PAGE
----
In 1911 (fn. 26) it was ruled that no committee, except the Watch and Education Committees, should con sist of more than 26 members, but in the following year (fn. 27) the limit was reduced to 18, which still (1959) applies to all committees except General Purposes, Watch, and Education. (fn. 28)
In the early years of the new county borough membership of the council does not seem to have had a political complexion but in the 1920's seats were increasingly contested by Labour party candidates. (fn. 29) In 1928–9 the council was made up of 66 Independent and 46 Labour members, (fn. 30) while in the November 1930 election Labour for the first time secured a small majority over the Independent members (59:53). (fn. 31) Labour remained in control of the council until 1937, (fn. 32) but in November of that year 60 Independent and non-party members were returned as against 52 Labour members. (fn. 33) Elections were suspended during the war but with their resumption the predominance of Labour party members has remained unbroken. (fn. 34)
Tables III to VI (fn. 35) show the rateable value of the county borough for each year since the amalgamation of the six towns (Table III) and the poundage of the rate for the same period (Tables IV, V, and VI).
Table III - Rateable value of county borough since 1910
|1913–14||858,958 (fn. 36)|
|1922–3||999,274 (fn. 37)|
|1925–6||1,207,561 (fn. 36)|
|1929–30||1,214,371 (fn. 36)|
|1030–1||974,618 (fn. 38)|
|1934–5||1,100,816 (fn. 36)|
|1956–7||2,477,054 (fn. 36)|
Table IV - Poundage of the borough rate for the period 1911 to 1921
The total rate includes the poor rate, which is shown in italic figures
Table V - Poundage of the borough rate for the period 1922 to 1929
The total rate includes the poor rate, which is shown in italic figures, and which is the same for all rating districts during the whole period
Table VI - Poundage of the borough rate for the period 1930 to 1957
From 1930–1 to 1944–5, the Abstracts of Accounts of Stoke-on-Trent Corporation, from which these tables have been compiled, give the average rate only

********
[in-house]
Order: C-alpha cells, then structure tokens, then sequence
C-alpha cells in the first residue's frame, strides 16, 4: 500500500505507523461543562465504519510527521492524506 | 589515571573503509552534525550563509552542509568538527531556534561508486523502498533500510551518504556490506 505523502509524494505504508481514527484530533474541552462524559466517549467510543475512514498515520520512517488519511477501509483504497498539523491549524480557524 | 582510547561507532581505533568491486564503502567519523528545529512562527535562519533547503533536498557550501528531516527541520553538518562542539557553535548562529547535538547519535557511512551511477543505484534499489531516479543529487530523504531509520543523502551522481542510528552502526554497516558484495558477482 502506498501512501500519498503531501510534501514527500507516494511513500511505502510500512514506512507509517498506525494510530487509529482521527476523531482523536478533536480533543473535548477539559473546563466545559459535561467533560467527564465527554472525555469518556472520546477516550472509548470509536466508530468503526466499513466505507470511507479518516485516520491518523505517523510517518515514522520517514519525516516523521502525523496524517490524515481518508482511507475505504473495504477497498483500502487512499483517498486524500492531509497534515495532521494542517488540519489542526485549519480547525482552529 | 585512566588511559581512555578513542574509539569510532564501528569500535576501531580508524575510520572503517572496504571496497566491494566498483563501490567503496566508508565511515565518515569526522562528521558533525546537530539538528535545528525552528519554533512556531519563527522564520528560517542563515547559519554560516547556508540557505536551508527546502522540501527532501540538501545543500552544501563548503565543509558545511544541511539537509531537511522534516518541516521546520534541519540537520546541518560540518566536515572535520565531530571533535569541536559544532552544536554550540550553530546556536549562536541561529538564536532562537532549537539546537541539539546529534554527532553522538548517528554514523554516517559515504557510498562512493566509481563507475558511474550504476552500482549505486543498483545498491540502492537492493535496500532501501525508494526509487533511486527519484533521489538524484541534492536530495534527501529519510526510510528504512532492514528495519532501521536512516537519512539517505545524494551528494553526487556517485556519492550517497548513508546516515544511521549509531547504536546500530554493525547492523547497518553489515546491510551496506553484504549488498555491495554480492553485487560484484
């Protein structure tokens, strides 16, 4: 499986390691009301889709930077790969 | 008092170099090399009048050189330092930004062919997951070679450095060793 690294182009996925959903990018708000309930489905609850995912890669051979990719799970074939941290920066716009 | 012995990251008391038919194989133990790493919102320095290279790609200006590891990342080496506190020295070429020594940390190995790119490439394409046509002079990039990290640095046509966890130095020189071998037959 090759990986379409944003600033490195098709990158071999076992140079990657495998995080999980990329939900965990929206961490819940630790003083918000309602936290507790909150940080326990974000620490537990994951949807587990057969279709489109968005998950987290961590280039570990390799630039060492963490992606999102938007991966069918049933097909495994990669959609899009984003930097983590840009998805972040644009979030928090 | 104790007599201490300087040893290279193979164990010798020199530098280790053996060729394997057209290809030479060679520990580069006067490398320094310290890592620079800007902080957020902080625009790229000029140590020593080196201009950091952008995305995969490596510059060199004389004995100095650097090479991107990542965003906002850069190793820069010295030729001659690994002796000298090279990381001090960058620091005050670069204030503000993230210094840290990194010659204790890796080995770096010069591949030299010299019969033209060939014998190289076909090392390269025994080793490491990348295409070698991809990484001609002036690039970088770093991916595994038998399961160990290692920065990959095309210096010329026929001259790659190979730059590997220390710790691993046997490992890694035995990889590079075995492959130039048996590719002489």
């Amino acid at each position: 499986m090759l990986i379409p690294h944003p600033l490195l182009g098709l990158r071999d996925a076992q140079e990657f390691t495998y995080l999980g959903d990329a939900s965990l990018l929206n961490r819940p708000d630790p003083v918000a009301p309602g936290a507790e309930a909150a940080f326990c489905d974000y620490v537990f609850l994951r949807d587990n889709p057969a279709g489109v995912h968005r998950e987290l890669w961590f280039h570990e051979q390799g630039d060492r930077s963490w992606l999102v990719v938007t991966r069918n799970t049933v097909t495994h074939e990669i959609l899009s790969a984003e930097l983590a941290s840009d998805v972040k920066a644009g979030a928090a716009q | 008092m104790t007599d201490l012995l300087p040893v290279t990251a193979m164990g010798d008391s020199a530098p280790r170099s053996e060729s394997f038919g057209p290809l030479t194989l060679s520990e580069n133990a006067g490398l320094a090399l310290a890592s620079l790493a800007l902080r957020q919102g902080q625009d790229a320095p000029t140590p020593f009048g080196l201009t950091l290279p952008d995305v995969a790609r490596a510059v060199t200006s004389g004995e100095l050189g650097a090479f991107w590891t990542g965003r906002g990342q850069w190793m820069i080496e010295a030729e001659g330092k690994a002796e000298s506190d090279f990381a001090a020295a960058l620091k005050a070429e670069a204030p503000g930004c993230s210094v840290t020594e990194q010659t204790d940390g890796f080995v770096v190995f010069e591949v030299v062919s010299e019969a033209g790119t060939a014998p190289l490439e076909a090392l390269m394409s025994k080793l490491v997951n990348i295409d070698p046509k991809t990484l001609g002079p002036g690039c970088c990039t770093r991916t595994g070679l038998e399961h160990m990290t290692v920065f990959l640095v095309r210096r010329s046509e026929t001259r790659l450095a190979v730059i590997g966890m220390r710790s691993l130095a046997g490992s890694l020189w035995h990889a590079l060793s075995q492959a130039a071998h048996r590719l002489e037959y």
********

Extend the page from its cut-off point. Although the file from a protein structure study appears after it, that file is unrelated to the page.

The amalgamation of the towns in 1910 brought no change in the parliamentary representation, and in the general elections of January and December in that year, Stoke-upon-Trent and Hanley each returned a Labour member. (fn. 39) In 1918, (fn. 40) however, Hanley lost its separate representation, while Stokeupon-Trent was allotted three members, one for each of its three divisions, Burslem, Hanley, and Stoke. In December 1918, two Coalition candidates and one Labour candidate were returned, (fn. 41) but since 1922 Labour has, apart from a break in 1931–5, (fn. 42) remained dominant in the Stoke constituency. Since 1948 the nomenclature of the latter has been Central, North, and South divisions. (fn. 43)
The creation of Stoke-on-Trent as a county borough involved no immediate changes in the administration of justice in Burslem, Hanley, Stoke, and Longton, the former boroughs. The 1908 Act provided for the continuance in the new borough of the Hanley Court of Quarter Sessions, (fn. 44) and petty sessions continued to be held in the above-mentioned four towns. New borough courts were, however, established in May 1910 at Tunstall and Fenton (fn. 45) and each of the six courts had its own justices' clerk. At the same time the stipendiary magistrate held his weekly court at Hanley, Burslem, Tunstall, and Stoke and every alternate week in Longton and Fenton. (fn. 46) An exact delimitation of the functions of these two systems of petty sessional jurisdiction had not been attempted, but in 1945 Lord Goddard in his Report on the Longton Court Inquiry (fn. 47) brought to light certain unsatisfactory features of the existing arrangements. In particular, there was no agreement about the class of case that ought to be taken before the stipendiary magistrate. In other large towns the difficulty did not exist because there was only one clerk to the justices, including the stipendiary magistrate, and he arranged the list of court cases. The force of tradition, the recollection of the time when there were separate commissions of the peace, and some feeling of local prestige were, in Lord Goddard's view, probably the reasons why similar arrangements had not been made in Stoke. (fn. 48)
As a result of the Inquiry changes were made. It was decided to appoint a full-time magistrate's clerk for the city (but excluding the stipendiary court) and that arrangements should be made with the stipendiary magistrate about the allocation of business between the stipendiary court and the lay magistrates' courts. As a first step towards centralization, the number of magistrates' courts was reduced to four, Tunstall and Fenton being omitted. (fn. 49) In the same year the Stipendiary Commissioners were empowered to vary the salaries paid by them to the stipendiary magistrate and his clerk. (fn. 50)